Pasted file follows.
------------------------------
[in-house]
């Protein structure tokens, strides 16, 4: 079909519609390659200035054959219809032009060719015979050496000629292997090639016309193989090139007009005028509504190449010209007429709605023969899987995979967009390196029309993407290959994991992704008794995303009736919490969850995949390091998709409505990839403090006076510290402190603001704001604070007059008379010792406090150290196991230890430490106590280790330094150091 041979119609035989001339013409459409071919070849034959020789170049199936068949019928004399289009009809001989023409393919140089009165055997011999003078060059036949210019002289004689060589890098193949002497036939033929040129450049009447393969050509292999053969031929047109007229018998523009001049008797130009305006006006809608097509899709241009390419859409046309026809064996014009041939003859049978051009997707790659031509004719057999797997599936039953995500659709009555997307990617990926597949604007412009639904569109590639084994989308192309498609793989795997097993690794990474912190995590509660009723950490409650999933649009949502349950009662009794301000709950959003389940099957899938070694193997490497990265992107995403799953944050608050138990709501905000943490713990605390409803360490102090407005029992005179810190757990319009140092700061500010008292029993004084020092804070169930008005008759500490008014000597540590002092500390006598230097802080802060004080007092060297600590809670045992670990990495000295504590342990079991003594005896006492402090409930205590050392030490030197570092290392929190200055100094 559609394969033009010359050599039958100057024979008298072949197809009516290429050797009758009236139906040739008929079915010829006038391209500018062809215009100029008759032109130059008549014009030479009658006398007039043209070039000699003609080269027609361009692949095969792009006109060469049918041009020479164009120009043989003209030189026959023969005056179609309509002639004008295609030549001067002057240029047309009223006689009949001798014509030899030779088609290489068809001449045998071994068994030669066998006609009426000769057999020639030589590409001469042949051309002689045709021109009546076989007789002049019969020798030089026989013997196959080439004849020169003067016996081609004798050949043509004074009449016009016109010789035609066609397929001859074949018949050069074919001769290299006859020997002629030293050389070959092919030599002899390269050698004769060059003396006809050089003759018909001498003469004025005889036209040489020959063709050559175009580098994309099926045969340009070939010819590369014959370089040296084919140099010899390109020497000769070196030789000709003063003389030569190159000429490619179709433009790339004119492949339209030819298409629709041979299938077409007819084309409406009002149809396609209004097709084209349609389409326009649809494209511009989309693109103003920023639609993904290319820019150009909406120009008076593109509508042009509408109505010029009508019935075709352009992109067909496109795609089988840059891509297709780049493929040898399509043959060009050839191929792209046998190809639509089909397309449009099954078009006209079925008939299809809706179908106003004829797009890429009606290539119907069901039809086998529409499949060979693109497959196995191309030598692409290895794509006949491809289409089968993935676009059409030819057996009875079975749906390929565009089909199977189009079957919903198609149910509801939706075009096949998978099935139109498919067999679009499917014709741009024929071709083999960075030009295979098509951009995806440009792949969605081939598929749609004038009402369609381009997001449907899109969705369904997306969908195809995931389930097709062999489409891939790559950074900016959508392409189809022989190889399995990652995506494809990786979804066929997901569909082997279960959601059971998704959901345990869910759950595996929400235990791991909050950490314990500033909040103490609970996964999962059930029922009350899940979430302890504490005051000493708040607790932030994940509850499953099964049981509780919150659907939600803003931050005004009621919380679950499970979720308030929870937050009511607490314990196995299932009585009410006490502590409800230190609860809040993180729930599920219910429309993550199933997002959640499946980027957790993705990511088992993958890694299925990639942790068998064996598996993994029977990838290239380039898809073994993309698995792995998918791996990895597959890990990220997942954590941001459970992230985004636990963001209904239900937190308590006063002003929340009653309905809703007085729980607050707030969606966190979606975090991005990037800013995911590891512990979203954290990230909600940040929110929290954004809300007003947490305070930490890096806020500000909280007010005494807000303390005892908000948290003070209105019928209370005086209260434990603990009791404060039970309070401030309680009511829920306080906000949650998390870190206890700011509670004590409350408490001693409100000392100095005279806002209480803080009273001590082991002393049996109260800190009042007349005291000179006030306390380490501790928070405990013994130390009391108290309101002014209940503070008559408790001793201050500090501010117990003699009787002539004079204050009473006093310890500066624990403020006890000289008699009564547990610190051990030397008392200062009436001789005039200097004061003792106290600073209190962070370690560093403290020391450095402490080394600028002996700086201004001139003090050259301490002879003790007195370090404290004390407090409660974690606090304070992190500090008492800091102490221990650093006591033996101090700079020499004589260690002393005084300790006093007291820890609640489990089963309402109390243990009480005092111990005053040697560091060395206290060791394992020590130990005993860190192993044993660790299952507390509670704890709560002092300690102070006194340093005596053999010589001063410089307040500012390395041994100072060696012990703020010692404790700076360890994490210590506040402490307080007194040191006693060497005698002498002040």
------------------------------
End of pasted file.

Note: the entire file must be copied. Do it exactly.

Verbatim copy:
[in-house]
């Protein structure tokens, strides 16, 4: 079909519609390659200035054959219809032009060719015979050496000629292997090639016309193989090139007009005028509504190449010209007429709605023969899987995979967009390196029309993407290959994991992704008794995303009736919490969850995949390091998709409505990839403090006076510290402190603001704001604070007059008379010792406090150290196991230890430490106590280790330094150091 041979119609035989001339013409459409071919070849034959020789170049199936068949019928004399289009009809001989023409393919140089009165055997011999003078060059036949210019002289004689060589890098193949002497036939033929040129450049009447393969050509292999053969031929047109007229018998523009001049008797130009305006006006809608097509899709241009390419859409046309026809064996014009041939003859049978051009997707790659031509004719057999797997599936039953995500659709009555997307990617990926597949604007412009639904569109590639084994989308192309498609793989795997097993690794990474912190995590509660009723950490409650999933649009949502349950009662009794301000709950959003389940099957899938070694193997490497990265992107995403799953944050608050138990709501905000943490713990605390409803360490102090407005029992005179810190757990319009140092700061500010008292029993004084020092804070169930008005008759500490008014000597540590002092500390006598230097802080802060004080007092060297600590809670045992670990990495000295504590342990079991003594005896006492402090409930205590050392030490030197570092290392929190200055100094 559609394969033009010359050599039958100057024979008298072949197809009516290429050797009758009236139906040739008929079915010829006038391209500018062809215009100029008759032109130059008549014009030479009658006398007039043209070039000699003609080269027609361009692949095969792009006109060469049918041009020479164009120009043989003209030189026959023969005056179609309509002639004008295609030549001067002057240029047309009223006689009949001798014509030899030779088609290489068809001449045998071994068994030669066998006609009426000769057999020639030589590409001469042949051309002689045709021109009546076989007789002049019969020798030089026989013997196959080439004849020169003067016996081609004798050949043509004074009449016009016109010789035609066609397929001859074949018949050069074919001769290299006859020997002629030293050389070959092919030599002899390269050698004769060059003396006809050089003759018909001498003469004025005889036209040489020959063709050559175009580098994309099926045969340009070939010819590369014959370089040296084919140099010899390109020497000769070196030789000709003063003389030569190159000429490619179709433009790339004119492949339209030819298409629709041979299938077409007819084309409406009002149809396609209004097709084209349609389409326009649809494209511009989309693109103003920023639609993904290319820019150009909406120009008076593109509508042009509408109505010029009508019935075709352009992109067909496109795609089988840059891509297709780049493929040898399509043959060009050839191929792209046998190809639509089909397309449009099954078009006209079925008939299809809706179908106003004829797009890429009606290539119907069901039809086998529409499949060979693109497959196995191309030598692409290895794509006949491809289409089968993935676009059409030819057996009875079975749906390929565009089909199977189009079957919903198609149910509801939706075009096949998978099935139109498919067999679009499917014709741009024929071709083999960075030009295979098509951009995806440009792949969605081939598929749609004038009402369609381009997001449907899109969705369904997306969908195809995931389930097709062999489409891939790559950074900016959508392409189809022989190889399995990652995506494809990786979804066929997901569909082997279960959601059971998704959901345990869910759950595996929400235990791991909050950490314990500033909040103490609970996964999962059930029922009350899940979430302890504490005051000493708040607790932030994940509850499953099964049981509780919150659907939600803003931050005004009621919380679950499970979720308030929870937050009511607490314990196995299932009585009410006490502590409800230190609860809040993180729930599920219910429309993550199933997002959640499946980027957790993705990511088992993958890694299925990639942790068998064996598996993994029977990838290239380039898809073994993309698995792995998918791996990895597959890990990220997942954590941001459970992230985004636990963001209904239900937190308590006063002003929340009653309905809703007085729980607050707030969606966190979606975090991005990037800013995911590891512990979203954290990230909600940040929110929290954004809300007003947490305070930490890096806020500000909280007010005494807000303390005892908000948290003070209105019928209370005086209260434990603990009791404060039970309070401030309680009511829920306080906000949650998390870190206890700011509670004590409350408490001693409100000392100095005279806002209480803080009273001590082991002393049996109260800190009042007349005291000179006030306390380490501790928070405990013994130390009391108290309101002014209940503070008559408790001793201050500090501010117990003699009787002539004079204050009473006093310890500066624990403020006890000289008699009564547990610190051990030397008392200062009436001789005039200097004061003792106290600073209190962070370690560093403290020391450095402490080394600028002996700086201004001139003090050259301490002879003790007195370090404290004390407090409660974690606090304070992190500090008492800091102490221990650093006591033996101090700079020499004589260690002393005084300790006093007291820890609640489990089963309402109390243990009480005092111990005053040697560091060395206290060791394992020590130990005993860190192993044993660790299952507390509670704890709560002092300690102070006194340093005596053999010589001063410089307040500012390395041994100072060696012990703020010692404790700076360890994490210590506040402490307080007194040191006693060497005698002498002040």